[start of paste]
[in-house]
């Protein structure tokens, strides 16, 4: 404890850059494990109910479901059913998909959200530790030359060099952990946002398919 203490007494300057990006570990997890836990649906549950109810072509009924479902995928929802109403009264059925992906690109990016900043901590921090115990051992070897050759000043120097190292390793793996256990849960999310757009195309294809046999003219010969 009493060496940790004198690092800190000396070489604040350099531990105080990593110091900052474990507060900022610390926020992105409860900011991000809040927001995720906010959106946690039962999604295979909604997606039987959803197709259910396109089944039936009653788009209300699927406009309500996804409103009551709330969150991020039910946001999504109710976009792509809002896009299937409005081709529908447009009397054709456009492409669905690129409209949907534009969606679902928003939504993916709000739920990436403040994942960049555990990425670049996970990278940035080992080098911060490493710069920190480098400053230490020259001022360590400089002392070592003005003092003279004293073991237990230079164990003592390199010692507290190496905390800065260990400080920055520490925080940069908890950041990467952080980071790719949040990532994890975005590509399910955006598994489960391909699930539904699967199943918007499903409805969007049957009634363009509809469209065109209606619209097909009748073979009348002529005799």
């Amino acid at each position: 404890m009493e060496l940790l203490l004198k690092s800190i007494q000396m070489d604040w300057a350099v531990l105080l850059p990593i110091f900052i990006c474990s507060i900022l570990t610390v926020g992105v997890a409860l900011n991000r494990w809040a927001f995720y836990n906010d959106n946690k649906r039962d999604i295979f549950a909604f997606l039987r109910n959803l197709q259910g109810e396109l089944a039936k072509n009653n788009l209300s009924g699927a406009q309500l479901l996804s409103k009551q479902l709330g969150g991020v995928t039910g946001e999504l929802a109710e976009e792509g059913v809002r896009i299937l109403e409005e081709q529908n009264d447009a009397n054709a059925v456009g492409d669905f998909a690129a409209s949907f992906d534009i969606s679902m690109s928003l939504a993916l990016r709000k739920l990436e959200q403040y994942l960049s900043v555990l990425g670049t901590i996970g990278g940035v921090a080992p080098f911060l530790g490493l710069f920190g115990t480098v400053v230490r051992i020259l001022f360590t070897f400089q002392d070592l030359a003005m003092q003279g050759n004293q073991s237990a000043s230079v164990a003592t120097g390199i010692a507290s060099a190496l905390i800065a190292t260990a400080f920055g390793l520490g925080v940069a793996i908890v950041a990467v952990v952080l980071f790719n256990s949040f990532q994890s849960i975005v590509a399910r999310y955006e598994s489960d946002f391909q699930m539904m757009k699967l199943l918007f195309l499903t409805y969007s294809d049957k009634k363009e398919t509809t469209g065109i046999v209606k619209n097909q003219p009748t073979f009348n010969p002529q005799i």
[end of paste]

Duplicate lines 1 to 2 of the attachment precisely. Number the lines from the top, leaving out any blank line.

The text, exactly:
[in-house]
């Protein structure tokens, strides 16, 4: 404890850059494990109910479901059913998909959200530790030359060099952990946002398919 203490007494300057990006570990997890836990649906549950109810072509009924479902995928929802109403009264059925992906690109990016900043901590921090115990051992070897050759000043120097190292390793793996256990849960999310757009195309294809046999003219010969 009493060496940790004198690092800190000396070489604040350099531990105080990593110091900052474990507060900022610390926020992105409860900011991000809040927001995720906010959106946690039962999604295979909604997606039987959803197709259910396109089944039936009653788009209300699927406009309500996804409103009551709330969150991020039910946001999504109710976009792509809002896009299937409005081709529908447009009397054709456009492409669905690129409209949907534009969606679902928003939504993916709000739920990436403040994942960049555990990425670049996970990278940035080992080098911060490493710069920190480098400053230490020259001022360590400089002392070592003005003092003279004293073991237990230079164990003592390199010692507290190496905390800065260990400080920055520490925080940069908890950041990467952080980071790719949040990532994890975005590509399910955006598994489960391909699930539904699967199943918007499903409805969007049957009634363009509809469209065109209606619209097909009748073979009348002529005799």